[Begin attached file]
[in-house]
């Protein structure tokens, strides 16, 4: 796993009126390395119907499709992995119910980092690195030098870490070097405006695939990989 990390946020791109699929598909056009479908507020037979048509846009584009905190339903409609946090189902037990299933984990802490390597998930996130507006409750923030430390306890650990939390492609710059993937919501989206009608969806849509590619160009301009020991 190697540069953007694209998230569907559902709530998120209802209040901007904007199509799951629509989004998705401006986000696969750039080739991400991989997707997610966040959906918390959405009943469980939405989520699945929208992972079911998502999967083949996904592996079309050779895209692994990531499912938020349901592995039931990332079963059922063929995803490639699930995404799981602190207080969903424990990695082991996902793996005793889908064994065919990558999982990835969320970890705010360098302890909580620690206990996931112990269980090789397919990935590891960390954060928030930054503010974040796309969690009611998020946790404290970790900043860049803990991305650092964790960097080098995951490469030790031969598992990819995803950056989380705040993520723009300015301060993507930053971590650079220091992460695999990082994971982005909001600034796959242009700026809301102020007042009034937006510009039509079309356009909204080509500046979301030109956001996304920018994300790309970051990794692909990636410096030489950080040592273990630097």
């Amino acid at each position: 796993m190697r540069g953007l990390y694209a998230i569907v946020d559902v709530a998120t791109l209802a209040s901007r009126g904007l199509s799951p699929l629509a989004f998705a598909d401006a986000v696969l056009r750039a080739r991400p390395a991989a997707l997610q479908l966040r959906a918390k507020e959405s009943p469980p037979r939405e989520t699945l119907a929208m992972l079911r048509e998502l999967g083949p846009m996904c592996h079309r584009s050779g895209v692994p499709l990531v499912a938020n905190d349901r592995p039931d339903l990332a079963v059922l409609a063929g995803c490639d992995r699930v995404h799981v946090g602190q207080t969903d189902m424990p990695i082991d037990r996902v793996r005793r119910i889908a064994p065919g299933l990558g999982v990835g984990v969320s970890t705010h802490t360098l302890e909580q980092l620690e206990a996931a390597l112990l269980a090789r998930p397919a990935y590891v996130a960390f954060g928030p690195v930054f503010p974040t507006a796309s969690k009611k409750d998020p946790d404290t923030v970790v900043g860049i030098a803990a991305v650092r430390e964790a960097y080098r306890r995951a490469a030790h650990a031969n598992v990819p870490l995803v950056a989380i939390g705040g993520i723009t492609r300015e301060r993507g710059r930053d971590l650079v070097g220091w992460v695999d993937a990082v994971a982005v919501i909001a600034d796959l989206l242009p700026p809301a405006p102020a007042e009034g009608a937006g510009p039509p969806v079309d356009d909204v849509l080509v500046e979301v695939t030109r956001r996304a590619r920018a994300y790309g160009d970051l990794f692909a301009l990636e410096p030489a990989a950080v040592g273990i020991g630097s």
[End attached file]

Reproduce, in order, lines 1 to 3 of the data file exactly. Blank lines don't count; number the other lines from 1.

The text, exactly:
[in-house]
């Protein structure tokens, strides 16, 4: 796993009126390395119907499709992995119910980092690195030098870490070097405006695939990989 990390946020791109699929598909056009479908507020037979048509846009584009905190339903409609946090189902037990299933984990802490390597998930996130507006409750923030430390306890650990939390492609710059993937919501989206009608969806849509590619160009301009020991 190697540069953007694209998230569907559902709530998120209802209040901007904007199509799951629509989004998705401006986000696969750039080739991400991989997707997610966040959906918390959405009943469980939405989520699945929208992972079911998502999967083949996904592996079309050779895209692994990531499912938020349901592995039931990332079963059922063929995803490639699930995404799981602190207080969903424990990695082991996902793996005793889908064994065919990558999982990835969320970890705010360098302890909580620690206990996931112990269980090789397919990935590891960390954060928030930054503010974040796309969690009611998020946790404290970790900043860049803990991305650092964790960097080098995951490469030790031969598992990819995803950056989380705040993520723009300015301060993507930053971590650079220091992460695999990082994971982005909001600034796959242009700026809301102020007042009034937006510009039509079309356009909204080509500046979301030109956001996304920018994300790309970051990794692909990636410096030489950080040592273990630097």
């Amino acid at each position: 796993m190697r540069g953007l990390y694209a998230i569907v946020d559902v709530a998120t791109l209802a209040s901007r009126g904007l199509s799951p699929l629509a989004f998705a598909d401006a986000v696969l056009r750039a080739r991400p390395a991989a997707l997610q479908l966040r959906a918390k507020e959405s009943p469980p037979r939405e989520t699945l119907a929208m992972l079911r048509e998502l999967g083949p846009m996904c592996h079309r584009s050779g895209v692994p499709l990531v499912a938020n905190d349901r592995p039931d339903l990332a079963v059922l409609a063929g995803c490639d992995r699930v995404h799981v946090g602190q207080t969903d189902m424990p990695i082991d037990r996902v793996r005793r119910i889908a064994p065919g299933l990558g999982v990835g984990v969320s970890t705010h802490t360098l302890e909580q980092l620690e206990a996931a390597l112990l269980a090789r998930p397919a990935y590891v996130a960390f954060g928030p690195v930054f503010p974040t507006a796309s969690k009611k409750d998020p946790d404290t923030v970790v900043g860049i030098a803990a991305v650092r430390e964790a960097y080098r306890r995951a490469a030790h650990a031969n598992v990819p870490l995803v950056a989380i939390g705040g993520i723009t492609r300015e301060r993507g710059r930053d971590l650079v070097g220091w992460v695999d993937a990082v994971a982005v919501i909001a600034d796959l989206l242009p700026p809301a405006p102020a007042e009034g009608a937006g510009p039509p969806v079309d356009d909204v849509l080509v500046e979301v695939t030109r956001r996304a590619r920018a994300y790309g160009d970051l990794f692909a301009l990636e410096p030489a990989a950080v040592g273990i020991g630097s």